On the whole, the mood of the album is deep, melancholic and chilled. 'I'm Sorry,' one of the standout tracks, is swathed in minor-key melodies. 'Plus Something', meanwhile, is deep and funky and features blurry sounding vocals and strings. Both tracks clock in over seven minutes but rarely is there a feeling of stagnation in the composition of the music: like his Klik stablemate, Ion, Liberto's electronica has an organic and natural feel to it.

The music demonstrates a wide palate of influences. In 'Conclusions of a Mad Man' we see Liberto's classical background coming to the fore with a rich tapestry of strings and keys. 'Analog Catalog' meanwhile is pure balearic with its rich delayed chords pattering across the beats. This is music to relax to, but there is an added depth of technique and composition that you will not get on an ordinary chillout record. For instance, the album's title track has detailed beats that provide a neat counterpoint to the melancholic feel of the synths.

What will probably surprise you is the nuances. The great thing about Liberto is that he rarely neglects his songs once they've found a groove. There are backwards melodies, breakdowns, flickers that don't fall into the pattern but, at the same time, don't distract the song.

All in all, 'Lullaby' is an interesting record for anyone who enjoys atmospheric, warm, tech- housey electronica. It is the patient work of an artist with an appreciation for the pacing and range of moods needed to create a successful electronica record.
Comment Comment (1) | Permalink | Most recent comment: Oct 3, 2012 12:58 PM BST

Offered by EliteDigital UK
Price: £14.95

3 of 3 people found the following review helpful
4.0 out of 5 stars glitch from Latin-America, 30 Jan. 2009
This review is from: Eco (Audio CD)
Skipsapiens are Daniel Nieto and Daniel Bucci, an electronica duo who hailing from Chile, Latin America. On Eco they've produced an album that should appeal to anyone interested in standard 'clicks and bleeps' electronica.

While there's nothing wildly original here, this album is intelligently crafted and contains some gorgeous melodies: 'Rastafari Droids' is a standout: beginning with a bright xylophone melody, the detailed beats soon gather intensity, chirruping and burping around it. 'Dilatacion Neuronal' has a folksy organ that is the perfect canvas for the duo's beats to squelch over.

The later half of the album sees the focus become more ambient. The closing tracks clock in over six minutes and feature long, drawn-out synth patterns. 'Compresion Infinitesimal', meanwhile, has a fuzzed-out bass and eerie, eastern style plucked strings sounding ominously in the background. 'Microbios de Silicio' yanks up the bpm briefly before falling back into a soporific, spaced out groove.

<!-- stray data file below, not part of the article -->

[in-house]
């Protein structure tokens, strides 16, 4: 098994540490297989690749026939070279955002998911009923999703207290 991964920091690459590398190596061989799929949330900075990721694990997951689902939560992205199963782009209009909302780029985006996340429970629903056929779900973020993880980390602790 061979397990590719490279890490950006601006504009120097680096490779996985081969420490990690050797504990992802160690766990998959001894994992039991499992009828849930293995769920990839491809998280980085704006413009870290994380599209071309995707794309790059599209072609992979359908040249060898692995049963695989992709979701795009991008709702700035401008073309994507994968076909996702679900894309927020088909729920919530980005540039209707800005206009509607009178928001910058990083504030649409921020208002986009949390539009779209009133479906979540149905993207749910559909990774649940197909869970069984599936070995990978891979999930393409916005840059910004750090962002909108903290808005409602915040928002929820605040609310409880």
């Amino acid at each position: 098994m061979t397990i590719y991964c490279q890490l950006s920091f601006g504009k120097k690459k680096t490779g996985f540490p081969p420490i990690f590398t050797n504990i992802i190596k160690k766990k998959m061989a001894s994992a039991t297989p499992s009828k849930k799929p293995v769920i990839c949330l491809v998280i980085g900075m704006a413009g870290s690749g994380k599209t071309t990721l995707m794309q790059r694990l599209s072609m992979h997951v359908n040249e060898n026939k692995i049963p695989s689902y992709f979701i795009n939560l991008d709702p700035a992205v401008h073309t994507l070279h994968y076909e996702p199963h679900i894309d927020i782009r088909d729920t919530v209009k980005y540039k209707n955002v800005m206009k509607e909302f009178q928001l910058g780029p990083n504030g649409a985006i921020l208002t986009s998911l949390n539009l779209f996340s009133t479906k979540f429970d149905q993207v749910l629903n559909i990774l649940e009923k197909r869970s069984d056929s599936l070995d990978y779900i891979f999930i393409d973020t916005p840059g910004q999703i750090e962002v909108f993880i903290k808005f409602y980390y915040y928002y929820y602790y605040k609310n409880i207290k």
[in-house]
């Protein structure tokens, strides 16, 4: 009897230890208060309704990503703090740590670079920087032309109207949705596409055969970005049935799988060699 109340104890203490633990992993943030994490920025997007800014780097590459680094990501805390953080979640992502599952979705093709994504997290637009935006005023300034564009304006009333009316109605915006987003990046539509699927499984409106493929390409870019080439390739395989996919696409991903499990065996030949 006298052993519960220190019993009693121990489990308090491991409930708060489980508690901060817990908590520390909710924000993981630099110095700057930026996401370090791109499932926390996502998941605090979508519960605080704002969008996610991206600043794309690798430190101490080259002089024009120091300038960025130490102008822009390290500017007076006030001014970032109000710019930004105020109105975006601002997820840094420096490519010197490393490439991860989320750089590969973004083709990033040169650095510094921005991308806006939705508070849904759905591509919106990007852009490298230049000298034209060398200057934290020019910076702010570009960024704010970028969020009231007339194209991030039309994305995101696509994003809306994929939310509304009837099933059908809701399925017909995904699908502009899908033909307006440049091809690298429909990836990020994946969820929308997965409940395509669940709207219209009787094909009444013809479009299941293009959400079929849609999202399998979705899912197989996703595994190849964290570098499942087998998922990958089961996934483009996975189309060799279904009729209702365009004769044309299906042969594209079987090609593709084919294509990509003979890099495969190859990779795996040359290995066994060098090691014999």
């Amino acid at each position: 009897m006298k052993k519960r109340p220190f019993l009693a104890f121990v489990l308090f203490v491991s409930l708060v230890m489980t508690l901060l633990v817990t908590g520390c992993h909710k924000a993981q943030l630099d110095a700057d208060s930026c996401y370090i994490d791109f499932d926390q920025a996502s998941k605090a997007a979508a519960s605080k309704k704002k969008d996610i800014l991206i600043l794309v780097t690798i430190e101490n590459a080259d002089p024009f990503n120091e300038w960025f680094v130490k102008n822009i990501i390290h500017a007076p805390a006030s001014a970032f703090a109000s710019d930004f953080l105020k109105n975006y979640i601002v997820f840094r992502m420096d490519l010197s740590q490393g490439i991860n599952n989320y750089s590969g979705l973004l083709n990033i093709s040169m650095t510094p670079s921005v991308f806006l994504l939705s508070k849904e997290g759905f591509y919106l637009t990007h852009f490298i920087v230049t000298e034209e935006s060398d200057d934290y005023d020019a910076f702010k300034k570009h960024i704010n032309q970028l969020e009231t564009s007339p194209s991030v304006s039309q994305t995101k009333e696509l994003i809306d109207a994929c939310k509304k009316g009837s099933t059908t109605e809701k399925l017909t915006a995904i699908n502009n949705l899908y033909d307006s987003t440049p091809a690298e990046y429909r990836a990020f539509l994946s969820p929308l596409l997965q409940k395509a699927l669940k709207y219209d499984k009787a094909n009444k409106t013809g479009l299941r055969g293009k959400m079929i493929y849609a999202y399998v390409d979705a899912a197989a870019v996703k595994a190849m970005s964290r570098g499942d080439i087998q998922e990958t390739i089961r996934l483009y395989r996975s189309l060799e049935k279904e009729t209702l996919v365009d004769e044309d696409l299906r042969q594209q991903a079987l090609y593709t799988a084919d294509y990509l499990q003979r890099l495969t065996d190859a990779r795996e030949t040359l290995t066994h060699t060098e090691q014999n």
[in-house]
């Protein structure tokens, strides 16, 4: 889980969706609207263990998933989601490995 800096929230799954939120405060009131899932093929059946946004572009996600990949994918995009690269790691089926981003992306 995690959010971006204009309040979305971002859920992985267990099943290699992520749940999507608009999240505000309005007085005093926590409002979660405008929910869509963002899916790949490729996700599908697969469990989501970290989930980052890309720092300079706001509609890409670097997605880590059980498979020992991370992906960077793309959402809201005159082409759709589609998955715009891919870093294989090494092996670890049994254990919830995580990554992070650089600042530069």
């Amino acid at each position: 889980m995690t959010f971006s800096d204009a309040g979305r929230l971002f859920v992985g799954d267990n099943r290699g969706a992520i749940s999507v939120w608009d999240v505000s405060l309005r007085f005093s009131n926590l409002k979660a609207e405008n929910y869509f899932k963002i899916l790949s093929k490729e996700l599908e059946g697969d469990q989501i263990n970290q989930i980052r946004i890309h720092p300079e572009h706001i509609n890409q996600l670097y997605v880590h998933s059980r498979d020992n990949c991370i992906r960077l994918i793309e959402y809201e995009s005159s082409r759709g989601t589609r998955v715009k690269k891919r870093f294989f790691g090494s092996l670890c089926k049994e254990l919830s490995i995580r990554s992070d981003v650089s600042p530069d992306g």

Despite the location, the album has no real references to traditional Latin-American music, which probably counts as a good thing. That said, the duo do (perhaps inadvertantly) call to mind summer days and the archetypalm dusty setting - 'Doctor Silla' has a filtered synth that has plenty of warmth and mediterranean sunshine running through it. This could be slapped onto an adventurous chillout, maybe.

So this is music for solitary listening, mostly contemplative but with a fair amount of explosive moments packed in as well. If you like stuff like Autechre, this is something with steadier time sigs but a similar obssession with detail. The heavily granulated synths add something different and give this an enveloping deepness.

My only complaint with this album is that it does feel rather samey and lacking in a definite standout: there isn't a 'eutow' or a 'clipper', basically. That said, for anyone interesting in this field of electronica or ambient music, there should be plenty to enjoy and appreciate.

The Magic Dragon
The Magic Dragon
Offered by J4G
Price: £22.95

4.0 out of 5 stars A solid record, but nothing inspiring, 30 Jan. 2009
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This review is from: The Magic Dragon (Audio CD)
Caia's Magic Dragon is a record that pops up on a fair few lists, and it is a good downtempo record. It contains one song, 'La Telecabine', that captures the whole Ibiza/Balearic feel in one chord and just has this relentlessly uplifting feel. Elsewhere, 'Remembrance' has a contemplative mix of keys and acoustic guitar and 'Jericho' also stands out for its panoramic strings and relaxing melody. I also like the chilled retro-synths on 'Subway Freedom' and 'The Rose Room' is a good lead-off track.